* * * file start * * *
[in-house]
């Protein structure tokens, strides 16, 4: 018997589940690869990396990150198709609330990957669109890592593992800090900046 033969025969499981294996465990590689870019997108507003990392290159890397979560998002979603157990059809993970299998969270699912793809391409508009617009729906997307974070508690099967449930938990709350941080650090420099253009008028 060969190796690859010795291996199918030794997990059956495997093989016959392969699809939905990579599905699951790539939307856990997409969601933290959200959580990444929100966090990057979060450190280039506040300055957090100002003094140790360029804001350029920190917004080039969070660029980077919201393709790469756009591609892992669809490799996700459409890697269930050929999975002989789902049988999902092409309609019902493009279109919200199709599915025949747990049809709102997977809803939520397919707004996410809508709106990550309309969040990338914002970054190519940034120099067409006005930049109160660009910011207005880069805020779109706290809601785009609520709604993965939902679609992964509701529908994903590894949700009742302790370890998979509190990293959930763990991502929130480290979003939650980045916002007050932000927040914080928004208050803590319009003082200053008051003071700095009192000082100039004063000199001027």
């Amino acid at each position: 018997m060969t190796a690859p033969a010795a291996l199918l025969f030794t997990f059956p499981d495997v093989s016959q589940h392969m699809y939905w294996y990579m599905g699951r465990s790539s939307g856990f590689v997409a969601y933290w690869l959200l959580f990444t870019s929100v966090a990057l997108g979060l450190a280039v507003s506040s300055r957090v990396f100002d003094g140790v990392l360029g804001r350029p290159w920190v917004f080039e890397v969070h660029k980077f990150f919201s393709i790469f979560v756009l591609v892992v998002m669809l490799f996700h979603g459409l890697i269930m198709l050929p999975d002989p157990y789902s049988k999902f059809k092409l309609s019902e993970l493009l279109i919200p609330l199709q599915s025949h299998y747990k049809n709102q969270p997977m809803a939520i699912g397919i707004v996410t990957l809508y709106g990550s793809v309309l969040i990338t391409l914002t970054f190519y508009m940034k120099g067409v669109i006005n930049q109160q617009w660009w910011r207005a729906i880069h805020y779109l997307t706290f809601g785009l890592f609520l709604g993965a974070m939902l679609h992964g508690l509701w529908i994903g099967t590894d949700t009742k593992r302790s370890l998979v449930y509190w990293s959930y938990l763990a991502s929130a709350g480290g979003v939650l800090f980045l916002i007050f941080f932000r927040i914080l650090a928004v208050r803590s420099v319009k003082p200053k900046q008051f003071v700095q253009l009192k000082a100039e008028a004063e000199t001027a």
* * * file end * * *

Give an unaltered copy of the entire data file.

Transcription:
[in-house]
């Protein structure tokens, strides 16, 4: 018997589940690869990396990150198709609330990957669109890592593992800090900046 033969025969499981294996465990590689870019997108507003990392290159890397979560998002979603157990059809993970299998969270699912793809391409508009617009729906997307974070508690099967449930938990709350941080650090420099253009008028 060969190796690859010795291996199918030794997990059956495997093989016959392969699809939905990579599905699951790539939307856990997409969601933290959200959580990444929100966090990057979060450190280039506040300055957090100002003094140790360029804001350029920190917004080039969070660029980077919201393709790469756009591609892992669809490799996700459409890697269930050929999975002989789902049988999902092409309609019902493009279109919200199709599915025949747990049809709102997977809803939520397919707004996410809508709106990550309309969040990338914002970054190519940034120099067409006005930049109160660009910011207005880069805020779109706290809601785009609520709604993965939902679609992964509701529908994903590894949700009742302790370890998979509190990293959930763990991502929130480290979003939650980045916002007050932000927040914080928004208050803590319009003082200053008051003071700095009192000082100039004063000199001027």
């Amino acid at each position: 018997m060969t190796a690859p033969a010795a291996l199918l025969f030794t997990f059956p499981d495997v093989s016959q589940h392969m699809y939905w294996y990579m599905g699951r465990s790539s939307g856990f590689v997409a969601y933290w690869l959200l959580f990444t870019s929100v966090a990057l997108g979060l450190a280039v507003s506040s300055r957090v990396f100002d003094g140790v990392l360029g804001r350029p290159w920190v917004f080039e890397v969070h660029k980077f990150f919201s393709i790469f979560v756009l591609v892992v998002m669809l490799f996700h979603g459409l890697i269930m198709l050929p999975d002989p157990y789902s049988k999902f059809k092409l309609s019902e993970l493009l279109i919200p609330l199709q599915s025949h299998y747990k049809n709102q969270p997977m809803a939520i699912g397919i707004v996410t990957l809508y709106g990550s793809v309309l969040i990338t391409l914002t970054f190519y508009m940034k120099g067409v669109i006005n930049q109160q617009w660009w910011r207005a729906i880069h805020y779109l997307t706290f809601g785009l890592f609520l709604g993965a974070m939902l679609h992964g508690l509701w529908i994903g099967t590894d949700t009742k593992r302790s370890l998979v449930y509190w990293s959930y938990l763990a991502s929130a709350g480290g979003v939650l800090f980045l916002i007050f941080f932000r927040i914080l650090a928004v208050r803590s420099v319009k003082p200053k900046q008051f003071v700095q253009l009192k000082a100039e008028a004063e000199t001027a």